7. I stepped on a roach in the middle of the night while barefooted once. It popped. Like a balloon. I don’t know why. The mixed insides splashed across the tile at least 6 inches. Imagine that in your mouth, no thanks Mark!!!!!!!!

  8. One thing to keep in mind when choosing between fresh and canned food is the lining of the can itself. BPA has received a lot of attention lately as one potential endocrine disruptor, but even if it is labeled “BPA-free,” there could still be other synthetic compounds used for lining and preservation.

    This probably doesn’t alter nutritional quality of the food too much, but like the issue of organic vs. conventional, little amounts of synthetic agents can build up in the body over time.

  9. Oooh, spooky! I’d never heard of Ray Peat until about 10 minutes ago when I started searching for thyroid solutions and I found myself back here at good old MDA – weird! Apart from the fact that there isn’t a ‘plan’, it doesn’t sound as tasty as bacon.

  10. I am firmly fixed in the “primal protocol” thank you very much. it’s wise to stay informed of what others are doing, but I have yet to find anything that trumps the pb!

  11. “Pope’s Nose” — that’s what my dearly departed and very Catholic mom called it too. And I’ve followed in her footsteps.

    1. We always called the ‘pope’s nose’ the little organ that oil comes out of located on the tail. We called the tail, ‘the tail’.

      1. My Momma would squeeze out that oil, rub it between her hands then massage it into our scalps. We all had a thick head of hair.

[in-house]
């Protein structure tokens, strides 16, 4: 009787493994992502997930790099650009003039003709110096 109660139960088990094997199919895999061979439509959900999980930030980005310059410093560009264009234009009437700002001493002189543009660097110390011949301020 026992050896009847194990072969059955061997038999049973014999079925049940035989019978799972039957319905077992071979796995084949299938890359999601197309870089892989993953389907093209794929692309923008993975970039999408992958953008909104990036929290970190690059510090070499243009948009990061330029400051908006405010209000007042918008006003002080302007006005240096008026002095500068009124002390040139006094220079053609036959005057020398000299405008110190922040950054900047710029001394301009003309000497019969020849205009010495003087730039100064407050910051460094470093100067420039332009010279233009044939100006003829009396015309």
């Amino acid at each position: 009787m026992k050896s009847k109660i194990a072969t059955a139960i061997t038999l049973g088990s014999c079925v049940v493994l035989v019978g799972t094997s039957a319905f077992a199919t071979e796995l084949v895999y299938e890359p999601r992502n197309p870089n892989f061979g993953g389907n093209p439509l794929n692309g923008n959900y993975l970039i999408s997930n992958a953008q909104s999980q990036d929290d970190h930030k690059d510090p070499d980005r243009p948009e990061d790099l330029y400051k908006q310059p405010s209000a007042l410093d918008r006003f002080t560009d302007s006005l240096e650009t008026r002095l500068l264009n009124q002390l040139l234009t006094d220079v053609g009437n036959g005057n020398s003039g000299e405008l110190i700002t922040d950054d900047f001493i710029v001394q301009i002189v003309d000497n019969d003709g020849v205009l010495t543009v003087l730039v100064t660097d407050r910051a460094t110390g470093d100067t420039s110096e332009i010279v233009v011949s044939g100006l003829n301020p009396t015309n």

2. It’s Parson’s Nose here. And it’s the chef’s treat. And I am invariably the chef so it’s staying that way.

  12. Mmm, crunchy. My favorite is chicken skins. Stretched out on a cookie sheet (with sides,) brushed with a little olive oil and seasoned with Old Bay or garlic salt then baked in the oven until crispy. Had it for snack last night.

        1. Ha! Indeed, from the chicken. 🙂 I meant does she take it off a whole chicken and the roast the chicken without the skin? Or maybe she buys chicken breast pieces with the skin on and takes it from there? I guess I had some fantasy of butchers selling skinless chicken breasts and saving the chicken skins to sell them separately to customers like us. 🙂 Is that a thing?

  13. Totally missed the Blade Runner reference! I’m still Primal after reading this and will continue. But what I’ve been really interested in is trying the Ketogenic stuff like Bulletproof Coffee. I haven’t searched but Mark have you anything to say about this or Elite runners going Keto?

    1. It is more ketogenic to just drink black coffee without butter. You can of course add MCT oil for ketone production but that is not the same as using your own fat stores for that (if that’s the goal …).